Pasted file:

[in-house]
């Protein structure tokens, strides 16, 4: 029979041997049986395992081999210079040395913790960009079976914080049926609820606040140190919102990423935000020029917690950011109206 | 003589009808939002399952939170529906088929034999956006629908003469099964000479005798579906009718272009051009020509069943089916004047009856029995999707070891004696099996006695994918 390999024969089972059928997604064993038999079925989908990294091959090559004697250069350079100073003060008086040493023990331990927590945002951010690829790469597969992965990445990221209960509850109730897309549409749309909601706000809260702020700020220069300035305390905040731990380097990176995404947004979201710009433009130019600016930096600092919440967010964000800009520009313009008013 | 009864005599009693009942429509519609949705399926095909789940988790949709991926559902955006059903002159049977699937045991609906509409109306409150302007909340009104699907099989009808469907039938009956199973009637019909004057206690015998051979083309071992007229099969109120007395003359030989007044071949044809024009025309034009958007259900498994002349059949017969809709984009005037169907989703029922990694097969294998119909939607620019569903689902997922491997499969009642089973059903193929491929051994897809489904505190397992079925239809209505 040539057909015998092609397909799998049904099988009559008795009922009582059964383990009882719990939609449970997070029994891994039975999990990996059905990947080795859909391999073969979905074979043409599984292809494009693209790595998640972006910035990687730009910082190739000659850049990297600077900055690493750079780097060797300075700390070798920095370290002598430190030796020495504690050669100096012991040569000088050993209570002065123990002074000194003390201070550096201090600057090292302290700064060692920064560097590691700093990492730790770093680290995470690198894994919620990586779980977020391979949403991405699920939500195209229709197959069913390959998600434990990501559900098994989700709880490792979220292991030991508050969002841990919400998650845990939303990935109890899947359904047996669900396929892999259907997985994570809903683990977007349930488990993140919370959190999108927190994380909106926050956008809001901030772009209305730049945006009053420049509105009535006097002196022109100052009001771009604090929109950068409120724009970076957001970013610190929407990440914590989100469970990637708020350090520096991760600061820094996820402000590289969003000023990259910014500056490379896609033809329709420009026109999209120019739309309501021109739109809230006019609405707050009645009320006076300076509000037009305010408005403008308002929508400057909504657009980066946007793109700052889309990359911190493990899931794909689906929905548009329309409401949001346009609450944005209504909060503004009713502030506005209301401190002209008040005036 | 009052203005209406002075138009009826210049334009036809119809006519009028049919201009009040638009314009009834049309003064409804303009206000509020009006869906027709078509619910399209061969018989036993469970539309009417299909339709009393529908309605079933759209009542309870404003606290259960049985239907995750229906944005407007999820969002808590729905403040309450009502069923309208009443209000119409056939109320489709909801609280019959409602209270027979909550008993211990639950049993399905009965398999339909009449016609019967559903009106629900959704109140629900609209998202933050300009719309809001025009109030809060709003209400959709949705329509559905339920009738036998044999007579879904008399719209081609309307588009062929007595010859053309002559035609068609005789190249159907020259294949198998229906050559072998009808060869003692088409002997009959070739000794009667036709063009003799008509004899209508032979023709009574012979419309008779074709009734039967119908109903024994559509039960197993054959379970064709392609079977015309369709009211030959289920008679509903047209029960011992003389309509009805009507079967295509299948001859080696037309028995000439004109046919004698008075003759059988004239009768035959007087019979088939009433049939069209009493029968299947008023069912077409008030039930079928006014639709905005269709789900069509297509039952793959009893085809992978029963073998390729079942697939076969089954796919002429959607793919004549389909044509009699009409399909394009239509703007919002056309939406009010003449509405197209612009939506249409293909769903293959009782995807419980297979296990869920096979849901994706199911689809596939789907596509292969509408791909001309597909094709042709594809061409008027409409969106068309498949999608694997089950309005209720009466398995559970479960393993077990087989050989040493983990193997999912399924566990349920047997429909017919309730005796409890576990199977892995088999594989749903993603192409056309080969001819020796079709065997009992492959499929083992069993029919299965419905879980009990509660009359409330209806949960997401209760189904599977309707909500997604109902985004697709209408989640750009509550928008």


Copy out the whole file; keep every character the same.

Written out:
[in-house]
């Protein structure tokens, strides 16, 4: 029979041997049986395992081999210079040395913790960009079976914080049926609820606040140190919102990423935000020029917690950011109206 | 003589009808939002399952939170529906088929034999956006629908003469099964000479005798579906009718272009051009020509069943089916004047009856029995999707070891004696099996006695994918 390999024969089972059928997604064993038999079925989908990294091959090559004697250069350079100073003060008086040493023990331990927590945002951010690829790469597969992965990445990221209960509850109730897309549409749309909601706000809260702020700020220069300035305390905040731990380097990176995404947004979201710009433009130019600016930096600092919440967010964000800009520009313009008013 | 009864005599009693009942429509519609949705399926095909789940988790949709991926559902955006059903002159049977699937045991609906509409109306409150302007909340009104699907099989009808469907039938009956199973009637019909004057206690015998051979083309071992007229099969109120007395003359030989007044071949044809024009025309034009958007259900498994002349059949017969809709984009005037169907989703029922990694097969294998119909939607620019569903689902997922491997499969009642089973059903193929491929051994897809489904505190397992079925239809209505 040539057909015998092609397909799998049904099988009559008795009922009582059964383990009882719990939609449970997070029994891994039975999990990996059905990947080795859909391999073969979905074979043409599984292809494009693209790595998640972006910035990687730009910082190739000659850049990297600077900055690493750079780097060797300075700390070798920095370290002598430190030796020495504690050669100096012991040569000088050993209570002065123990002074000194003390201070550096201090600057090292302290700064060692920064560097590691700093990492730790770093680290995470690198894994919620990586779980977020391979949403991405699920939500195209229709197959069913390959998600434990990501559900098994989700709880490792979220292991030991508050969002841990919400998650845990939303990935109890899947359904047996669900396929892999259907997985994570809903683990977007349930488990993140919370959190999108927190994380909106926050956008809001901030772009209305730049945006009053420049509105009535006097002196022109100052009001771009604090929109950068409120724009970076957001970013610190929407990440914590989100469970990637708020350090520096991760600061820094996820402000590289969003000023990259910014500056490379896609033809329709420009026109999209120019739309309501021109739109809230006019609405707050009645009320006076300076509000037009305010408005403008308002929508400057909504657009980066946007793109700052889309990359911190493990899931794909689906929905548009329309409401949001346009609450944005209504909060503004009713502030506005209301401190002209008040005036 | 009052203005209406002075138009009826210049334009036809119809006519009028049919201009009040638009314009009834049309003064409804303009206000509020009006869906027709078509619910399209061969018989036993469970539309009417299909339709009393529908309605079933759209009542309870404003606290259960049985239907995750229906944005407007999820969002808590729905403040309450009502069923309208009443209000119409056939109320489709909801609280019959409602209270027979909550008993211990639950049993399905009965398999339909009449016609019967559903009106629900959704109140629900609209998202933050300009719309809001025009109030809060709003209400959709949705329509559905339920009738036998044999007579879904008399719209081609309307588009062929007595010859053309002559035609068609005789190249159907020259294949198998229906050559072998009808060869003692088409002997009959070739000794009667036709063009003799008509004899209508032979023709009574012979419309008779074709009734039967119908109903024994559509039960197993054959379970064709392609079977015309369709009211030959289920008679509903047209029960011992003389309509009805009507079967295509299948001859080696037309028995000439004109046919004698008075003759059988004239009768035959007087019979088939009433049939069209009493029968299947008023069912077409008030039930079928006014639709905005269709789900069509297509039952793959009893085809992978029963073998390729079942697939076969089954796919002429959607793919004549389909044509009699009409399909394009239509703007919002056309939406009010003449509405197209612009939506249409293909769903293959009782995807419980297979296990869920096979849901994706199911689809596939789907596509292969509408791909001309597909094709042709594809061409008027409409969106068309498949999608694997089950309005209720009466398995559970479960393993077990087989050989040493983990193997999912399924566990349920047997429909017919309730005796409890576990199977892995088999594989749903993603192409056309080969001819020796079709065997009992492959499929083992069993029919299965419905879980009990509660009359409330209806949960997401209760189904599977309707909500997604109902985004697709209408989640750009509550928008």